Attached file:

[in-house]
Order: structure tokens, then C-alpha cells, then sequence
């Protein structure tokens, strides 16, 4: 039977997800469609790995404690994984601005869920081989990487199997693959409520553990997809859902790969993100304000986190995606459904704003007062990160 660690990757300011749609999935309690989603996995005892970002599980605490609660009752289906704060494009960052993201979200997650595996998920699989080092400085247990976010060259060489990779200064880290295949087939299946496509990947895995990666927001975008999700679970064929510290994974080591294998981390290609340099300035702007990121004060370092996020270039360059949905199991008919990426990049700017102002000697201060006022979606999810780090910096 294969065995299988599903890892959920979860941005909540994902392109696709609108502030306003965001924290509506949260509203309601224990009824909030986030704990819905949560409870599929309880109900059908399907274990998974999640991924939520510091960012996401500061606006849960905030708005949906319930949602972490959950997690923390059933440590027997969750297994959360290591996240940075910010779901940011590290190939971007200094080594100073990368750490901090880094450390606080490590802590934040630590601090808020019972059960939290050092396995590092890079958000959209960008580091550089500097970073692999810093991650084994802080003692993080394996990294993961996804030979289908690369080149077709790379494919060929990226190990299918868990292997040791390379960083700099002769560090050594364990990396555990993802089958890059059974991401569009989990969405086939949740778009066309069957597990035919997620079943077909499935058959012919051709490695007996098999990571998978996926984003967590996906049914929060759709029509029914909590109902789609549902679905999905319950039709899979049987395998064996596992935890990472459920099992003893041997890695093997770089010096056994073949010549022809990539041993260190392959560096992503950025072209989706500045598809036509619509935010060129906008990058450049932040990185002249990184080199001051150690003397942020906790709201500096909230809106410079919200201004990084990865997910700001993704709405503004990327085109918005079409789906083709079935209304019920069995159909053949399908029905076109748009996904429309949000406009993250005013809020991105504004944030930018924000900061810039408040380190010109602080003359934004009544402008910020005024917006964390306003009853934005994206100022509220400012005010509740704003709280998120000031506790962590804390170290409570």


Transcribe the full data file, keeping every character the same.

[in-house]
Order: structure tokens, then C-alpha cells, then sequence
């Protein structure tokens, strides 16, 4: 039977997800469609790995404690994984601005869920081989990487199997693959409520553990997809859902790969993100304000986190995606459904704003007062990160 660690990757300011749609999935309690989603996995005892970002599980605490609660009752289906704060494009960052993201979200997650595996998920699989080092400085247990976010060259060489990779200064880290295949087939299946496509990947895995990666927001975008999700679970064929510290994974080591294998981390290609340099300035702007990121004060370092996020270039360059949905199991008919990426990049700017102002000697201060006022979606999810780090910096 294969065995299988599903890892959920979860941005909540994902392109696709609108502030306003965001924290509506949260509203309601224990009824909030986030704990819905949560409870599929309880109900059908399907274990998974999640991924939520510091960012996401500061606006849960905030708005949906319930949602972490959950997690923390059933440590027997969750297994959360290591996240940075910010779901940011590290190939971007200094080594100073990368750490901090880094450390606080490590802590934040630590601090808020019972059960939290050092396995590092890079958000959209960008580091550089500097970073692999810093991650084994802080003692993080394996990294993961996804030979289908690369080149077709790379494919060929990226190990299918868990292997040791390379960083700099002769560090050594364990990396555990993802089958890059059974991401569009989990969405086939949740778009066309069957597990035919997620079943077909499935058959012919051709490695007996098999990571998978996926984003967590996906049914929060759709029509029914909590109902789609549902679905999905319950039709899979049987395998064996596992935890990472459920099992003893041997890695093997770089010096056994073949010549022809990539041993260190392959560096992503950025072209989706500045598809036509619509935010060129906008990058450049932040990185002249990184080199001051150690003397942020906790709201500096909230809106410079919200201004990084990865997910700001993704709405503004990327085109918005079409789906083709079935209304019920069995159909053949399908029905076109748009996904429309949000406009993250005013809020991105504004944030930018924000900061810039408040380190010109602080003359934004009544402008910020005024917006964390306003009853934005994206100022509220400012005010509740704003709280998120000031506790962590804390170290409570």